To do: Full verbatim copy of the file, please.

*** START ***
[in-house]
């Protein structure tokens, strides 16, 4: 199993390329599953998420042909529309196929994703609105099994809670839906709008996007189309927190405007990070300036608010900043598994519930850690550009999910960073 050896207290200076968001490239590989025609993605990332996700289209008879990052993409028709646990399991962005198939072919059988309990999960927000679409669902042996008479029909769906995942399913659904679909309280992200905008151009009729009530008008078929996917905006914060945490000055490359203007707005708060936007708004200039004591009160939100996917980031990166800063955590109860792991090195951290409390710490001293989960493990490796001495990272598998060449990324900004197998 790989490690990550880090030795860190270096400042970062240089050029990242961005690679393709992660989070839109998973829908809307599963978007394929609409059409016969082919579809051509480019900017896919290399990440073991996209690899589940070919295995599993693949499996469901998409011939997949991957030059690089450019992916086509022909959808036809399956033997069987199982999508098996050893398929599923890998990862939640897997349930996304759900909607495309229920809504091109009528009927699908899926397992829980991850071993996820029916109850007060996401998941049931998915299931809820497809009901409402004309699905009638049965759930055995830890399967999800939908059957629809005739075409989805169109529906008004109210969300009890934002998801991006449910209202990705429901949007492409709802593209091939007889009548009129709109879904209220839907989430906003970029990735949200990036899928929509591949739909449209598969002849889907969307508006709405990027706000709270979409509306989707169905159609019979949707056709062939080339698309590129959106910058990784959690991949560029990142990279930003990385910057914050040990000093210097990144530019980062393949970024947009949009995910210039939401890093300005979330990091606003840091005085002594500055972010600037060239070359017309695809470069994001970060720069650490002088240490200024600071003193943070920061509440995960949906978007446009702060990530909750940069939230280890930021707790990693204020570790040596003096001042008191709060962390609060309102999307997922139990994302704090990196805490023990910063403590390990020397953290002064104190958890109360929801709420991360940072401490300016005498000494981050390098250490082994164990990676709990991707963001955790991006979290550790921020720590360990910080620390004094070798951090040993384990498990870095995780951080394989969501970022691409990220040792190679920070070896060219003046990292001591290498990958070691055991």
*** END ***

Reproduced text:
[in-house]
């Protein structure tokens, strides 16, 4: 199993390329599953998420042909529309196929994703609105099994809670839906709008996007189309927190405007990070300036608010900043598994519930850690550009999910960073 050896207290200076968001490239590989025609993605990332996700289209008879990052993409028709646990399991962005198939072919059988309990999960927000679409669902042996008479029909769906995942399913659904679909309280992200905008151009009729009530008008078929996917905006914060945490000055490359203007707005708060936007708004200039004591009160939100996917980031990166800063955590109860792991090195951290409390710490001293989960493990490796001495990272598998060449990324900004197998 790989490690990550880090030795860190270096400042970062240089050029990242961005690679393709992660989070839109998973829908809307599963978007394929609409059409016969082919579809051509480019900017896919290399990440073991996209690899589940070919295995599993693949499996469901998409011939997949991957030059690089450019992916086509022909959808036809399956033997069987199982999508098996050893398929599923890998990862939640897997349930996304759900909607495309229920809504091109009528009927699908899926397992829980991850071993996820029916109850007060996401998941049931998915299931809820497809009901409402004309699905009638049965759930055995830890399967999800939908059957629809005739075409989805169109529906008004109210969300009890934002998801991006449910209202990705429901949007492409709802593209091939007889009548009129709109879904209220839907989430906003970029990735949200990036899928929509591949739909449209598969002849889907969307508006709405990027706000709270979409509306989707169905159609019979949707056709062939080339698309590129959106910058990784959690991949560029990142990279930003990385910057914050040990000093210097990144530019980062393949970024947009949009995910210039939401890093300005979330990091606003840091005085002594500055972010600037060239070359017309695809470069994001970060720069650490002088240490200024600071003193943070920061509440995960949906978007446009702060990530909750940069939230280890930021707790990693204020570790040596003096001042008191709060962390609060309102999307997922139990994302704090990196805490023990910063403590390990020397953290002064104190958890109360929801709420991360940072401490300016005498000494981050390098250490082994164990990676709990991707963001955790991006979290550790921020720590360990910080620390004094070798951090040993384990498990870095995780951080394989969501970022691409990220040792190679920070070896060219003046990292001591290498990958070691055991």